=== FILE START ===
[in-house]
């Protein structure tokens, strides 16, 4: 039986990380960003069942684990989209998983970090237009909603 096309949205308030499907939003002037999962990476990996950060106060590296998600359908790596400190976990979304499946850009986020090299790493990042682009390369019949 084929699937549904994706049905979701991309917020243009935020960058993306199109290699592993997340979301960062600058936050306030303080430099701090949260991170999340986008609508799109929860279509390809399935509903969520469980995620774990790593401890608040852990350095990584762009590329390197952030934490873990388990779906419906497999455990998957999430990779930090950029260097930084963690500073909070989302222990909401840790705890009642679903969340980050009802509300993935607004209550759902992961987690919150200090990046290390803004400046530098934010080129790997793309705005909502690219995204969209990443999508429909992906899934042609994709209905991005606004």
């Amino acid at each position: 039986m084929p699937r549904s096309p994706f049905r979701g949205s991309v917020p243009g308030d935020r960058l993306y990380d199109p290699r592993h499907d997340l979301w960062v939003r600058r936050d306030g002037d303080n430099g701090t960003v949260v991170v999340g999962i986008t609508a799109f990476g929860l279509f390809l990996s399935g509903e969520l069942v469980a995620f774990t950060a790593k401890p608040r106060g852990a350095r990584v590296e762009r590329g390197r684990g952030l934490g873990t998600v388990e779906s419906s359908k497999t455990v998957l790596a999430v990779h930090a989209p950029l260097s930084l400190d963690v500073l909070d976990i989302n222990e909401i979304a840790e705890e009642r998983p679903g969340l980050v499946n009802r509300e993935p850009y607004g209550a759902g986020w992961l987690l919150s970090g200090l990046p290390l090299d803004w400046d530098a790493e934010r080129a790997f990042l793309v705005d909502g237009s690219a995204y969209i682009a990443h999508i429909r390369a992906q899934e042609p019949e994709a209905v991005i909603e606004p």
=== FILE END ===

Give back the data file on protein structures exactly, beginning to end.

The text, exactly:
[in-house]
């Protein structure tokens, strides 16, 4: 039986990380960003069942684990989209998983970090237009909603 096309949205308030499907939003002037999962990476990996950060106060590296998600359908790596400190976990979304499946850009986020090299790493990042682009390369019949 084929699937549904994706049905979701991309917020243009935020960058993306199109290699592993997340979301960062600058936050306030303080430099701090949260991170999340986008609508799109929860279509390809399935509903969520469980995620774990790593401890608040852990350095990584762009590329390197952030934490873990388990779906419906497999455990998957999430990779930090950029260097930084963690500073909070989302222990909401840790705890009642679903969340980050009802509300993935607004209550759902992961987690919150200090990046290390803004400046530098934010080129790997793309705005909502690219995204969209990443999508429909992906899934042609994709209905991005606004």
């Amino acid at each position: 039986m084929p699937r549904s096309p994706f049905r979701g949205s991309v917020p243009g308030d935020r960058l993306y990380d199109p290699r592993h499907d997340l979301w960062v939003r600058r936050d306030g002037d303080n430099g701090t960003v949260v991170v999340g999962i986008t609508a799109f990476g929860l279509f390809l990996s399935g509903e969520l069942v469980a995620f774990t950060a790593k401890p608040r106060g852990a350095r990584v590296e762009r590329g390197r684990g952030l934490g873990t998600v388990e779906s419906s359908k497999t455990v998957l790596a999430v990779h930090a989209p950029l260097s930084l400190d963690v500073l909070d976990i989302n222990e909401i979304a840790e705890e009642r998983p679903g969340l980050v499946n009802r509300e993935p850009y607004g209550a759902g986020w992961l987690l919150s970090g200090l990046p290390l090299d803004w400046d530098a790493e934010r080129a790997f990042l793309v705005d909502g237009s690219a995204y969209i682009a990443h999508i429909r390369a992906q899934e042609p019949e994709a209905v991005i909603e606004p």